Meet One of Our Mentors
My name is Mark, and I am a mentor for Hope Village. I grew up in Tarrytown, NY and moved to Chippewa Falls in 1985 for a job with what was then Cray Research. My education and professional background is in electrical engineering.
I first heard about Hope Village when Mike Cohoon gave a talk at a Feed My People conference in the spring of 2019 . As a parishioner of Notre Dame Church, I saw many Christian churches in Chippewa Falls host these tiny houses on their property and wondered how our church could do the same. At the time, there weren’t any Catholic churches in our area hosting one. In 2019, I was inspired to get one to our church’s property. Though it took me almost one year to research, present and receive final approval from city officials and the Catholic diocese, it was well worth the wait and effort in getting one to our church.
The first family to move in there was a mom and her four children on the evening of March 13. Their first full day in the house was my mom’s birthday. It’s been 30 years since her passing, but I saw this as a sign from Jesus that she was with me. I was also at a point in my life making a slow return to my Catholic faith. It had been more than 50 years since I had gone to confession, and I had not been in a Catholic church since high school. I truly saw this tiny house moment as a blessing.
With Hope Village, I helped renovate some tiny houses when they were getting outfitted to house some clients. Currently, I serve on the promotions committee, maintaining the Hope Village website and building its monthly newsletters. When Hope Village was spearheading its Welcome Home capital campaign, I served on the finance committee to help with communication materials and reviewing the financial case statement.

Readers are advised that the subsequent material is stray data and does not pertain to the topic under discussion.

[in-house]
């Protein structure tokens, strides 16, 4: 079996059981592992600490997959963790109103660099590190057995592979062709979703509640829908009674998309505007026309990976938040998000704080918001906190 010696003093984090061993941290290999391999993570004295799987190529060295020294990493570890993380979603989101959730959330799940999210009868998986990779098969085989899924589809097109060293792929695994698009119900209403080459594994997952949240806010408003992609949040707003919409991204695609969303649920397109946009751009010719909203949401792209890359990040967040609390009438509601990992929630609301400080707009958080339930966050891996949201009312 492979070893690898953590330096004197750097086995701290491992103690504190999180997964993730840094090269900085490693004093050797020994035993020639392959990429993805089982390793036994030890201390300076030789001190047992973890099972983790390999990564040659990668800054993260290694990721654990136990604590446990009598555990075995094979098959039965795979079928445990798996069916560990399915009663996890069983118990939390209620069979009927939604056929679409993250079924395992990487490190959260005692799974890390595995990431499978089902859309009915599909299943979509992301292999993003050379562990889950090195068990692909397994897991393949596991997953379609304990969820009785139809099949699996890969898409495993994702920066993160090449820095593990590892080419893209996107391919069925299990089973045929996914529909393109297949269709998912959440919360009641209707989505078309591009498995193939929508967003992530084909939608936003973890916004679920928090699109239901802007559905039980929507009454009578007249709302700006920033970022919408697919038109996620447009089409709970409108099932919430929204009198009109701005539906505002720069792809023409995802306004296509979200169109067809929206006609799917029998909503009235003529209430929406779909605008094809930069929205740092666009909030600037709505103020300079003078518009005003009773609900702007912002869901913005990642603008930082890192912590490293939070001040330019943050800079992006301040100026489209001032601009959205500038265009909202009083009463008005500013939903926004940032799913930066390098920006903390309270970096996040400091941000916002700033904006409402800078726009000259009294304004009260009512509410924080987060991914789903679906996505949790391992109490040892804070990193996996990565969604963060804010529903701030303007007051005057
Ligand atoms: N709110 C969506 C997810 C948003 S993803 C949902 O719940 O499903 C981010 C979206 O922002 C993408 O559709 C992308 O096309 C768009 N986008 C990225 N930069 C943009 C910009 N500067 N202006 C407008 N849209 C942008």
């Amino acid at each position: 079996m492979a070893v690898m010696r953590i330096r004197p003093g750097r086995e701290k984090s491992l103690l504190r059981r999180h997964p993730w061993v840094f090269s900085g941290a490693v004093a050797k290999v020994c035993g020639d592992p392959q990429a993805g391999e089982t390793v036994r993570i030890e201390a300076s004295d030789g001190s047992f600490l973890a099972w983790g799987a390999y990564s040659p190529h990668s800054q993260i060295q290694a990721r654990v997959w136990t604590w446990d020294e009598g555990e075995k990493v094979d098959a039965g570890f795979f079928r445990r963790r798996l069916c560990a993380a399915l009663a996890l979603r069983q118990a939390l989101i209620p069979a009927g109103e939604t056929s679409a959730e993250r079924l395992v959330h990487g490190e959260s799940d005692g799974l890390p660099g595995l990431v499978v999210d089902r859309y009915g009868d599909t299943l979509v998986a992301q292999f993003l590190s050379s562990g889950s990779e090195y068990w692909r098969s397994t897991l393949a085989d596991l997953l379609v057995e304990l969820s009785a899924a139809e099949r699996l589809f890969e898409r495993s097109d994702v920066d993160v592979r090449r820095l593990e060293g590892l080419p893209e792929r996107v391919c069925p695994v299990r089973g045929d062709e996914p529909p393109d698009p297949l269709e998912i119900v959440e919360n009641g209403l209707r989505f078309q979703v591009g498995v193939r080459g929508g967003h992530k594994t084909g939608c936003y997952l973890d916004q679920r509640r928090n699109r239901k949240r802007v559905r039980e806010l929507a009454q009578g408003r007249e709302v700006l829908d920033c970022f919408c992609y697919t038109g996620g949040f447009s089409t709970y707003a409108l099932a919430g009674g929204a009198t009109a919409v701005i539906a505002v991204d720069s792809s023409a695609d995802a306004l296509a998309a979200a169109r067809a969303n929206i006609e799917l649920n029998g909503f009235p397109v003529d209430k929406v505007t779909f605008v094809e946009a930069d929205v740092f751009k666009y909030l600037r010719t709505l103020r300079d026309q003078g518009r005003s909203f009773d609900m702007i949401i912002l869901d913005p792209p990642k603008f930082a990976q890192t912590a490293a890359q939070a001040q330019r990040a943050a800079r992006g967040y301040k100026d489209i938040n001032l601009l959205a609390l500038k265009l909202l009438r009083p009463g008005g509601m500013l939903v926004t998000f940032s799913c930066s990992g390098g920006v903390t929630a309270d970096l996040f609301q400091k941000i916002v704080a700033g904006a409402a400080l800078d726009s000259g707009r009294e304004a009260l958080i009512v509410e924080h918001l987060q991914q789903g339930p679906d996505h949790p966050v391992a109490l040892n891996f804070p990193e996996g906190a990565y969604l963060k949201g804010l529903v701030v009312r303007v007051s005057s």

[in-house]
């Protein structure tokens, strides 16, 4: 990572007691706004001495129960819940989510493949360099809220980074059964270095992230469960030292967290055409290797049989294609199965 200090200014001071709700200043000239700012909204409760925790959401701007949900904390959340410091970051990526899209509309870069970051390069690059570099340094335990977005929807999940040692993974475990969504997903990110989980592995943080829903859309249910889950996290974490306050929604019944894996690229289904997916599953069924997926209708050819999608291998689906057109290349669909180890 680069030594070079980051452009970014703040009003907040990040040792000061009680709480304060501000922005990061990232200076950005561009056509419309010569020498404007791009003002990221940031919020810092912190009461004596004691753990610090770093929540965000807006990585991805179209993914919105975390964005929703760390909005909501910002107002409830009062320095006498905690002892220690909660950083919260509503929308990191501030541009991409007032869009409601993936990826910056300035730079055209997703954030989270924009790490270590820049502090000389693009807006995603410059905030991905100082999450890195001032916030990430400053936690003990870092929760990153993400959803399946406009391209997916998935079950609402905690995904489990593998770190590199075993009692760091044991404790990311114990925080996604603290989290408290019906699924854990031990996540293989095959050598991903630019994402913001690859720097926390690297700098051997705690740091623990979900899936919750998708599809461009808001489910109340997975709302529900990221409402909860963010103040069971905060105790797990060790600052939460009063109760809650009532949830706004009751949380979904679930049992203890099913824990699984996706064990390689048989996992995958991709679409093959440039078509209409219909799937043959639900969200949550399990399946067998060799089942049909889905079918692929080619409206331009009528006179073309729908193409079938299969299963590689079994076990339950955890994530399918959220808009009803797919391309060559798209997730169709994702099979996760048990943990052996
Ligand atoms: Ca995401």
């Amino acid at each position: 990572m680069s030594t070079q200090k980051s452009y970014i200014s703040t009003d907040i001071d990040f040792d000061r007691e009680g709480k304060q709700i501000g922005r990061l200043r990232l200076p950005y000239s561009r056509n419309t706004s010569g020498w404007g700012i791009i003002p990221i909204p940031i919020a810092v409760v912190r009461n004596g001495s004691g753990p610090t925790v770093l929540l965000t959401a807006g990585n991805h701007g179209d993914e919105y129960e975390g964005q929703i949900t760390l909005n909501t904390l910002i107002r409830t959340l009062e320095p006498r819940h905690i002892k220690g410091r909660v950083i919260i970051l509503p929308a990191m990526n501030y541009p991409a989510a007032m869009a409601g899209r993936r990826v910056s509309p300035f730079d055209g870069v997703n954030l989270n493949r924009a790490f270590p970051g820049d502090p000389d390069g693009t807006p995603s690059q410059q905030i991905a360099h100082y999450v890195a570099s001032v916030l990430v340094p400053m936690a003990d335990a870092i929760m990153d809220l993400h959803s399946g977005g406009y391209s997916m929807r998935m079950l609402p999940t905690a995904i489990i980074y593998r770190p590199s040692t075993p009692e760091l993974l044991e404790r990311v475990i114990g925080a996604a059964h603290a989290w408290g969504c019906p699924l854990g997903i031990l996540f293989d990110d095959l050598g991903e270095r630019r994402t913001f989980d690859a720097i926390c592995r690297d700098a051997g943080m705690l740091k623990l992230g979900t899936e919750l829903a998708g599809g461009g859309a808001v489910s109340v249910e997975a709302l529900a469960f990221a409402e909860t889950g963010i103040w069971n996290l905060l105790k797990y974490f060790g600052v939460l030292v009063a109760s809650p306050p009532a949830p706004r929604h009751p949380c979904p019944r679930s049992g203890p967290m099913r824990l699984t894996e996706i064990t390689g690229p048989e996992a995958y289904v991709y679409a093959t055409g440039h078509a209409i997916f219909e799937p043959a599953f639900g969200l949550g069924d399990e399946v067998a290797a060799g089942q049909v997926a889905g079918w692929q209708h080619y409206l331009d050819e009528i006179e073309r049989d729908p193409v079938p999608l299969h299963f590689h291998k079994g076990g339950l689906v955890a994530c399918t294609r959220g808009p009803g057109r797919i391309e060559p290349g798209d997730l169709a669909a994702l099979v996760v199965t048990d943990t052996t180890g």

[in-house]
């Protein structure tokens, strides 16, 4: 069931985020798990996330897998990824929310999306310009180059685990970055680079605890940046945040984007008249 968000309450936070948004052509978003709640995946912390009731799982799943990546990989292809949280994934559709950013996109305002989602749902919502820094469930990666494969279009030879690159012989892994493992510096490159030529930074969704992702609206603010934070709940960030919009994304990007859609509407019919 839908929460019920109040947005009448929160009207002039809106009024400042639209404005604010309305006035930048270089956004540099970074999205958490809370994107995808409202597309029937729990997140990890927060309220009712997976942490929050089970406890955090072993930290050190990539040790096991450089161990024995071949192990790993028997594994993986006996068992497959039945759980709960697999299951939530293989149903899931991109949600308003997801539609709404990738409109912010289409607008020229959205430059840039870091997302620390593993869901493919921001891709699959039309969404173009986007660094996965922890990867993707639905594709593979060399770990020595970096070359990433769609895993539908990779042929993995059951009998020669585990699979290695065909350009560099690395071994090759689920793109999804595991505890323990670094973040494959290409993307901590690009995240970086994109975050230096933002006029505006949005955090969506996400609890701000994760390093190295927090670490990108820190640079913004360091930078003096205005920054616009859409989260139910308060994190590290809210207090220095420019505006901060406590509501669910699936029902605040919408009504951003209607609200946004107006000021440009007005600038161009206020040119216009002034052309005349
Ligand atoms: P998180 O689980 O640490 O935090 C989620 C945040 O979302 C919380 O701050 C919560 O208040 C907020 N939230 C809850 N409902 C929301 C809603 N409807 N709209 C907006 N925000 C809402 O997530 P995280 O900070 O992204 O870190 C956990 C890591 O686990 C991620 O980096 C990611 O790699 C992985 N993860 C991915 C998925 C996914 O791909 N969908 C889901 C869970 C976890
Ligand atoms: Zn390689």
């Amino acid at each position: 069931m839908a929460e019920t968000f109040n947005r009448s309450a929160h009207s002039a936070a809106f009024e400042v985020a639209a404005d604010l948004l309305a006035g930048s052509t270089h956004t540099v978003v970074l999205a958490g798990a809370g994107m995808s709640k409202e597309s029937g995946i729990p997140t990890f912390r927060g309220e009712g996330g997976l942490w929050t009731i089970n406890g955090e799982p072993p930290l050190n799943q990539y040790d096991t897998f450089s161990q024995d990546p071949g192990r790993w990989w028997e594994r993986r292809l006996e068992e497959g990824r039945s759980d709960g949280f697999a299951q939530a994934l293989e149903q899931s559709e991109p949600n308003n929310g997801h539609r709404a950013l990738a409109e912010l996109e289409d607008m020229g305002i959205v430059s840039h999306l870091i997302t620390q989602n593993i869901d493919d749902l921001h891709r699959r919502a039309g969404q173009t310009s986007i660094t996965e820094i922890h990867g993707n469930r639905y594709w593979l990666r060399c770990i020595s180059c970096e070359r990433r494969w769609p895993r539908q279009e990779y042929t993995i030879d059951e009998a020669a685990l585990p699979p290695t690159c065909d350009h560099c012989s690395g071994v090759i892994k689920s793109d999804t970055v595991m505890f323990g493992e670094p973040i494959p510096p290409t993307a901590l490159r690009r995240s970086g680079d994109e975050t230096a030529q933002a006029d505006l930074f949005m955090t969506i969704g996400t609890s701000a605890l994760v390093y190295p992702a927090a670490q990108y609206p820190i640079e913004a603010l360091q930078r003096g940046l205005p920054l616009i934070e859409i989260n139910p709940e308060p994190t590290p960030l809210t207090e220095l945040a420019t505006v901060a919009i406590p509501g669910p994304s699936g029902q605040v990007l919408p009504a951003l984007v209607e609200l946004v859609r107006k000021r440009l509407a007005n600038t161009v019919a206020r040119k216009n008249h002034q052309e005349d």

Since March 2020, I have served as a mentor and helped 10 different individuals and groups of families. I help them in whatever ways they need to be successful. Sometimes, they need transportation to their weekly meetings with a Hope Village navigator and medical appointments. Other times, I have tutored adults and children with various subjects. Once I had the joy of teaching a child how to ride a bike in our church’s parking lot. Hope Village mentors assist and connect guests with community resources to help get their lives back on track, such as getting a job, receiving medical assistance and finding rental housing. The biggest reward of serving as a volunteer mentor is seeing people succeed. It’s rewarding to know I helped in a small way. My wife and I have maintained a friendship with a family for two years since they moved out of a tiny house.
Hope Village guests live in our community. They are our neighbors. They are people we may come into contact with at the grocery store or out in public. They may be someone’s spouse, sibling, relative, friend or coworker. It’s important to remember everyone needs a hand up sometimes during difficult times in their life.
Hope Village is always looking for more mentors to guide guests through their programs and meet their goals and needs. The time commitment level is as much or as little as you want to contribute. Any amount of help one can give can mean a world of difference for the guests.
More people should consider serving as a mentor to offer their knowledge and share their experiences with guests. It’s a very rewarding feeling to give back knowing you made a difference in someone’s life.
-Mark, Hope Village mentor and volunteer